Graphically, Crossout isn’t a powerhouse, nor is the post-apocalypse traditionally pretty – no matter where it’s found – and ultimately the game does look a bit dated. All that aside, it does seem to be nicely optimized, and it will likely run reasonably well on a wide variety of systems. So Crossout has that going for it. Plus, the game features some nice lighting effects on many of the maps. Most of those are desert-based, but there are missions that take place on in an old, abandoned city, and those are quite pleasing to the eye; who doesn’t love overgrowth.

If Crossout is a game about gathering car parts and weapons and creating a vehicle perfectly personalized to your interests, and then taking that weaponized vehicle out of tours of destruction, then it succeeds on that front, as long as you’re willing to sit through a few hours of grinding before the game really picks up. The most dedicated of players will likely have no problem with this, but the grind alone will likely scare off many others.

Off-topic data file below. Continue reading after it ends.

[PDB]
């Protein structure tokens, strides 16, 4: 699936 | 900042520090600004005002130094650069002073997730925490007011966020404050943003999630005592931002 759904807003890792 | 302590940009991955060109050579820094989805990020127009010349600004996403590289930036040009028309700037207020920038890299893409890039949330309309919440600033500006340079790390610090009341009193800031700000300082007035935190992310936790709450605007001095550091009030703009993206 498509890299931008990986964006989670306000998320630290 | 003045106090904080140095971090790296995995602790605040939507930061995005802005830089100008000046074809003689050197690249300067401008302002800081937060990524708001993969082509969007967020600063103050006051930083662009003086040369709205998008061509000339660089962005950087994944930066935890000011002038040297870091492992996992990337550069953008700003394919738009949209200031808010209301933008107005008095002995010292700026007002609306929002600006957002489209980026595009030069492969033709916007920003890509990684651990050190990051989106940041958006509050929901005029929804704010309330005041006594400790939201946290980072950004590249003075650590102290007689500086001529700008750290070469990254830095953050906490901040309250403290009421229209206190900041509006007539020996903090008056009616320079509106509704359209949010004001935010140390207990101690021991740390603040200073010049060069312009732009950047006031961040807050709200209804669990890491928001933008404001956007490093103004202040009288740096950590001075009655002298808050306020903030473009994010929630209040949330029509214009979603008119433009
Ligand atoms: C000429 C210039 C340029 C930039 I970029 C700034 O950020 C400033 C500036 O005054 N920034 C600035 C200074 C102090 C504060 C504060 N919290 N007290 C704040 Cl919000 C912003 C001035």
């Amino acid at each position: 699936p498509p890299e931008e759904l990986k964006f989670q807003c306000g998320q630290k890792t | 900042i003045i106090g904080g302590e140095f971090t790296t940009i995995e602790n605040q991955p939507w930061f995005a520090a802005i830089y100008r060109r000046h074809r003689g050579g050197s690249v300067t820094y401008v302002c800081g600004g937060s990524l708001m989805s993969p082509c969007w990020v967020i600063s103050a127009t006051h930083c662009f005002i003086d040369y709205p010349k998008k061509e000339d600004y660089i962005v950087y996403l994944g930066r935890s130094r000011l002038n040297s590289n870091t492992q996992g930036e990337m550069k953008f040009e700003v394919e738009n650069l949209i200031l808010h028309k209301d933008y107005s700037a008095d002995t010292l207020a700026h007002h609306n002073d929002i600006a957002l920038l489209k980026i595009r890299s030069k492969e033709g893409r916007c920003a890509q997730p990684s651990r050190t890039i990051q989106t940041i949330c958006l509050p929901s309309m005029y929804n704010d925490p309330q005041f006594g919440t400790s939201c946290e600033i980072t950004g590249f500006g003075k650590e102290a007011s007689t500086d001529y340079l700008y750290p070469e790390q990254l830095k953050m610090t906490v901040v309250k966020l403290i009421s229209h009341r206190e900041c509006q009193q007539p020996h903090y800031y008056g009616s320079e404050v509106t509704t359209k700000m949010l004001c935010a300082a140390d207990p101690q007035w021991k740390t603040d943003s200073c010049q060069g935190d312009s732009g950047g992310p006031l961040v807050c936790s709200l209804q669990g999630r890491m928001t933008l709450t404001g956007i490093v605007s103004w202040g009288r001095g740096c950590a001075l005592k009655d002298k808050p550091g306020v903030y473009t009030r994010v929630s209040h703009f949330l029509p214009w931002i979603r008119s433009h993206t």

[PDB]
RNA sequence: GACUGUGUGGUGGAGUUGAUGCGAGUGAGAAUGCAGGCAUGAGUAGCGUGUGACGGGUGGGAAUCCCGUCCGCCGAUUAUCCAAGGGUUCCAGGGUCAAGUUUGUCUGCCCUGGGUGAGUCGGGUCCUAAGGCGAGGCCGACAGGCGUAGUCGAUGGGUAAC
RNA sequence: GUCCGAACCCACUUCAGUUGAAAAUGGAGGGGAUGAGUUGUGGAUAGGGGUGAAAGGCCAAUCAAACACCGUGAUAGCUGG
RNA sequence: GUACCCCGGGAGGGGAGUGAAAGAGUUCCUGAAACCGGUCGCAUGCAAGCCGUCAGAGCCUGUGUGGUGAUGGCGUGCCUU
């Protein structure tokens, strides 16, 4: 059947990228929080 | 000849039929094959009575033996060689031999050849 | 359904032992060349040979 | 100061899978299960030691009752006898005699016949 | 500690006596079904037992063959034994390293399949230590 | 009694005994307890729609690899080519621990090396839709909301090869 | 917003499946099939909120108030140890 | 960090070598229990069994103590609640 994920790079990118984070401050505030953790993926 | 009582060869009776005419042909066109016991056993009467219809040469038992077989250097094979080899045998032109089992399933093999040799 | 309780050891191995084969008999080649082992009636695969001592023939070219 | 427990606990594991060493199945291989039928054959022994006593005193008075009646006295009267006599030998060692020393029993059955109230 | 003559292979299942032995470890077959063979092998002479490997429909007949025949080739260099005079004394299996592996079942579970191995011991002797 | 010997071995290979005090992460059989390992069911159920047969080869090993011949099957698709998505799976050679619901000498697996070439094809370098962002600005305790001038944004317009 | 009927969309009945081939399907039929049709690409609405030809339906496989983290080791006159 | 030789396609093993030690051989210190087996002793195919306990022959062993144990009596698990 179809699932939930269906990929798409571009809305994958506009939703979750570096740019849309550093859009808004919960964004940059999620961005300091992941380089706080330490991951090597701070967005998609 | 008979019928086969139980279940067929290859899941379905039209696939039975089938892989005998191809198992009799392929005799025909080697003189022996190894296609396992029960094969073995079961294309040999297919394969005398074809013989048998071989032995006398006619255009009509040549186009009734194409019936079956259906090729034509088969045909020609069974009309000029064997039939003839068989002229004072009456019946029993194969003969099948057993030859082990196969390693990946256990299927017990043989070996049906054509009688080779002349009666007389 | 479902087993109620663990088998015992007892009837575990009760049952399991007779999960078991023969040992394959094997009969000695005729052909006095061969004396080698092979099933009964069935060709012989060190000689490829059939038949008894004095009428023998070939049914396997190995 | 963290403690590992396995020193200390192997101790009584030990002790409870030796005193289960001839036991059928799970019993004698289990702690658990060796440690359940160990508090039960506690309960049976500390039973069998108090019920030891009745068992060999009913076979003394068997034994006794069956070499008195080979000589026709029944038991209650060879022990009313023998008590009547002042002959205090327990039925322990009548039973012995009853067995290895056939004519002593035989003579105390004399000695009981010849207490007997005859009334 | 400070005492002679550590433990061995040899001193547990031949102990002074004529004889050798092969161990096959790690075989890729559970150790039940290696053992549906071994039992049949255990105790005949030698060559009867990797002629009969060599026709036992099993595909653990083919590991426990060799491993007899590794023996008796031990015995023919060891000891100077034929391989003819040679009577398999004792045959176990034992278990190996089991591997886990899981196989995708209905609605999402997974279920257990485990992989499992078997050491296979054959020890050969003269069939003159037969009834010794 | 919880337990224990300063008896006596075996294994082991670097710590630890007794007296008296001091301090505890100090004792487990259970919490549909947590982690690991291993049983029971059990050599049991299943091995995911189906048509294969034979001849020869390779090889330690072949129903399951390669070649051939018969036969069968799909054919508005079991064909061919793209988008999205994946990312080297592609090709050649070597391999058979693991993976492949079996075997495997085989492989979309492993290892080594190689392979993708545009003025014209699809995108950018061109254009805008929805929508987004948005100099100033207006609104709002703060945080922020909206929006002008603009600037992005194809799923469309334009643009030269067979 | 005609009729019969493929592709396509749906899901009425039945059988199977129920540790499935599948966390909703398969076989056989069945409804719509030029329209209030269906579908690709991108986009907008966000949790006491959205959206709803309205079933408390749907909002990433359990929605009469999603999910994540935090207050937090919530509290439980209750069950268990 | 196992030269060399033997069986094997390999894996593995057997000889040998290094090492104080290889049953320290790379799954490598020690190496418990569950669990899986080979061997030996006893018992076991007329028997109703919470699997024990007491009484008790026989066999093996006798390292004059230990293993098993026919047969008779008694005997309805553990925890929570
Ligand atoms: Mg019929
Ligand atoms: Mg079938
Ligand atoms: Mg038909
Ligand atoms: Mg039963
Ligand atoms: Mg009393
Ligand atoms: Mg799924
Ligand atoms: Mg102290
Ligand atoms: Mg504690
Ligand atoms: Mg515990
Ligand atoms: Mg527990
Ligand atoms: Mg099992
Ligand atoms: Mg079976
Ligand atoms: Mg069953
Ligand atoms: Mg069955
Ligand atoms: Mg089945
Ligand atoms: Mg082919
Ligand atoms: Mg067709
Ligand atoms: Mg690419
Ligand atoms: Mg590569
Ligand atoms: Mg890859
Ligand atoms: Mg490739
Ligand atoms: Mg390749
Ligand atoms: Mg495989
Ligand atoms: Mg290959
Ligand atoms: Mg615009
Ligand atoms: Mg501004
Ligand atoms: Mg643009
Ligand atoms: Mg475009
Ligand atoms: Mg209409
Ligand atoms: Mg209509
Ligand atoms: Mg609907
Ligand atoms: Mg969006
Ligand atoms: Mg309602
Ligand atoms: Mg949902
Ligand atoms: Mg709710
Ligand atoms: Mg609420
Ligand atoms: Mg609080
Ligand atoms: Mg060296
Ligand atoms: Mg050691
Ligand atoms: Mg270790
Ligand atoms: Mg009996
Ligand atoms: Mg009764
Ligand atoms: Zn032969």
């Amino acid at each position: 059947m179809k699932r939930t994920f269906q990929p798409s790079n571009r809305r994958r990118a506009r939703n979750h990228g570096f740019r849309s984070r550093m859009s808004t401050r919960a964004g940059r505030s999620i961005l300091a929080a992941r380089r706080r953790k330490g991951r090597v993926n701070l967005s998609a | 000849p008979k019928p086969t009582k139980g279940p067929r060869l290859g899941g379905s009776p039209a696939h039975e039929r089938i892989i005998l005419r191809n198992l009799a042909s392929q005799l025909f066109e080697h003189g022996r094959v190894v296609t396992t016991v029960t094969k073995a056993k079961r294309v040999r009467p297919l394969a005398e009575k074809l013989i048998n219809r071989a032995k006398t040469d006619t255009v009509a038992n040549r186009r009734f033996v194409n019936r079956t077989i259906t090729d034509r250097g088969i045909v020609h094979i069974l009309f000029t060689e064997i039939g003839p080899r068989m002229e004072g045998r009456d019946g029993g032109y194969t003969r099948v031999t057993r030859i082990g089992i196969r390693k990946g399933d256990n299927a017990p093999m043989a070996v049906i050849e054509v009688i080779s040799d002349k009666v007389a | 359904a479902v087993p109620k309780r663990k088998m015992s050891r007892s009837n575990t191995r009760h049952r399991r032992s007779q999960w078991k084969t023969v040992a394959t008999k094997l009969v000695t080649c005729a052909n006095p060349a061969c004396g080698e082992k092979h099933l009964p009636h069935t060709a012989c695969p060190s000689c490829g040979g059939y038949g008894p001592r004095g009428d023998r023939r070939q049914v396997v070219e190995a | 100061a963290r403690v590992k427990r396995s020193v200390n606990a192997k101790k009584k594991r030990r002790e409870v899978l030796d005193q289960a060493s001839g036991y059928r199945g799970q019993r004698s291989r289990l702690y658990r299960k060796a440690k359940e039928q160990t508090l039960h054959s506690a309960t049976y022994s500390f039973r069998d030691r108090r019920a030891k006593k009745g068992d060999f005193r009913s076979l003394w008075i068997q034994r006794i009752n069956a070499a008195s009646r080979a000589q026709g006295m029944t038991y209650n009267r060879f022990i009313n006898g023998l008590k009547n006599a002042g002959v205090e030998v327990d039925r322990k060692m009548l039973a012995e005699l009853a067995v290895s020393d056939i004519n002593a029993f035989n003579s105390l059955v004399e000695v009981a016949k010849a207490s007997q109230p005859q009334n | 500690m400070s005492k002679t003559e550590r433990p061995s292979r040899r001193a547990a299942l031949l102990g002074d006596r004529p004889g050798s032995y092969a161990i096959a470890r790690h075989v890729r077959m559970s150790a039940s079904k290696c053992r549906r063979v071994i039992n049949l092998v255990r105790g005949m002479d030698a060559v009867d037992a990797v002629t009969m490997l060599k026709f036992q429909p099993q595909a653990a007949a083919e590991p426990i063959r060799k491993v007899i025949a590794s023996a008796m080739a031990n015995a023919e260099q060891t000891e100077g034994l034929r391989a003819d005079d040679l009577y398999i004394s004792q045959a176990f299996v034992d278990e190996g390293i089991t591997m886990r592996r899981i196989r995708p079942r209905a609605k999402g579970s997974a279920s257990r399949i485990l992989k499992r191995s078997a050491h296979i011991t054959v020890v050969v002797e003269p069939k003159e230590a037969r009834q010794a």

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Graphics: full 3D
PvP: matches or duels PvE PvP
Cash shop influence: average
Exp rate: slow

Crossout makes a name for itself with its vehicular destruction and high level of customization.

What We Liked..

vehicle customization

earn real money currency on the market

engaging combat

.. and what we didn't

heavy grinding

dated graphics

ultimately light on content

Fun factor
4.0 out of 5
4.0 out of 5
4.0 out of 5

Review summary

What we liked..

vehicle customization
earn real money currency on the market
engaging combat

.. and what we didn't

heavy grinding
dated graphics
ultimately light on content
Graphics - 80 / 100
Fun factor - 80 / 100
Longevity - 80 / 100
Originality - 80 / 100
Community - 80 / 100